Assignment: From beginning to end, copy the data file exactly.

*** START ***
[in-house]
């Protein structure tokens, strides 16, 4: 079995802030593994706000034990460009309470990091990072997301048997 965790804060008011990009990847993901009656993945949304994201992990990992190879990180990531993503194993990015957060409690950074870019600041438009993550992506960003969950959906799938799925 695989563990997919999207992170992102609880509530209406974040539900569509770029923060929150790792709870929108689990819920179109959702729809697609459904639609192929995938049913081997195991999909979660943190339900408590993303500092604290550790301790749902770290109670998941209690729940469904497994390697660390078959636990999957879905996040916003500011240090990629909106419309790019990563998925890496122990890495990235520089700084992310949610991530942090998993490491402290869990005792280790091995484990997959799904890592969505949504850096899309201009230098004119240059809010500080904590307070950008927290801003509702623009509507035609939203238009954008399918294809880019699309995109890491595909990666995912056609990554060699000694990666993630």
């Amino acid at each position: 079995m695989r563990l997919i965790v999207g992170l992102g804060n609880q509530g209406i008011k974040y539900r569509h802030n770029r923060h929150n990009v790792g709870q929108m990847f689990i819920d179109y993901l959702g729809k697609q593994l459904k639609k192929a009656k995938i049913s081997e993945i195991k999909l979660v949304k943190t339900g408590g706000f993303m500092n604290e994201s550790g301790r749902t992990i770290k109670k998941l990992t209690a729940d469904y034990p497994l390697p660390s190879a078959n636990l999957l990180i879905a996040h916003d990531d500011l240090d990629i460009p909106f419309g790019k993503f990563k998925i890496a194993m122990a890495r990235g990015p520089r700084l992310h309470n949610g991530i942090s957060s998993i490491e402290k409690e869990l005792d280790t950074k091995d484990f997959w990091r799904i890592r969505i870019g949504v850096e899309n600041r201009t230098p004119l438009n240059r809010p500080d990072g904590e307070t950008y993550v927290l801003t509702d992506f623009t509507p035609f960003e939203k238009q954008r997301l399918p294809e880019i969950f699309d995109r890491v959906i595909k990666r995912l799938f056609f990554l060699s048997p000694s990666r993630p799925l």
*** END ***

[in-house]
């Protein structure tokens, strides 16, 4: 079995802030593994706000034990460009309470990091990072997301048997 965790804060008011990009990847993901009656993945949304994201992990990992190879990180990531993503194993990015957060409690950074870019600041438009993550992506960003969950959906799938799925 695989563990997919999207992170992102609880509530209406974040539900569509770029923060929150790792709870929108689990819920179109959702729809697609459904639609192929995938049913081997195991999909979660943190339900408590993303500092604290550790301790749902770290109670998941209690729940469904497994390697660390078959636990999957879905996040916003500011240090990629909106419309790019990563998925890496122990890495990235520089700084992310949610991530942090998993490491402290869990005792280790091995484990997959799904890592969505949504850096899309201009230098004119240059809010500080904590307070950008927290801003509702623009509507035609939203238009954008399918294809880019699309995109890491595909990666995912056609990554060699000694990666993630």
């Amino acid at each position: 079995m695989r563990l997919i965790v999207g992170l992102g804060n609880q509530g209406i008011k974040y539900r569509h802030n770029r923060h929150n990009v790792g709870q929108m990847f689990i819920d179109y993901l959702g729809k697609q593994l459904k639609k192929a009656k995938i049913s081997e993945i195991k999909l979660v949304k943190t339900g408590g706000f993303m500092n604290e994201s550790g301790r749902t992990i770290k109670k998941l990992t209690a729940d469904y034990p497994l390697p660390s190879a078959n636990l999957l990180i879905a996040h916003d990531d500011l240090d990629i460009p909106f419309g790019k993503f990563k998925i890496a194993m122990a890495r990235g990015p520089r700084l992310h309470n949610g991530i942090s957060s998993i490491e402290k409690e869990l005792d280790t950074k091995d484990f997959w990091r799904i890592r969505i870019g949504v850096e899309n600041r201009t230098p004119l438009n240059r809010p500080d990072g904590e307070t950008y993550v927290l801003t509702d992506f623009t509507p035609f960003e939203k238009q954008r997301l399918p294809e880019i969950f699309d995109r890491v959906i595909k990666r995912l799938f056609f990554l060699s048997p000694s990666r993630p799925l």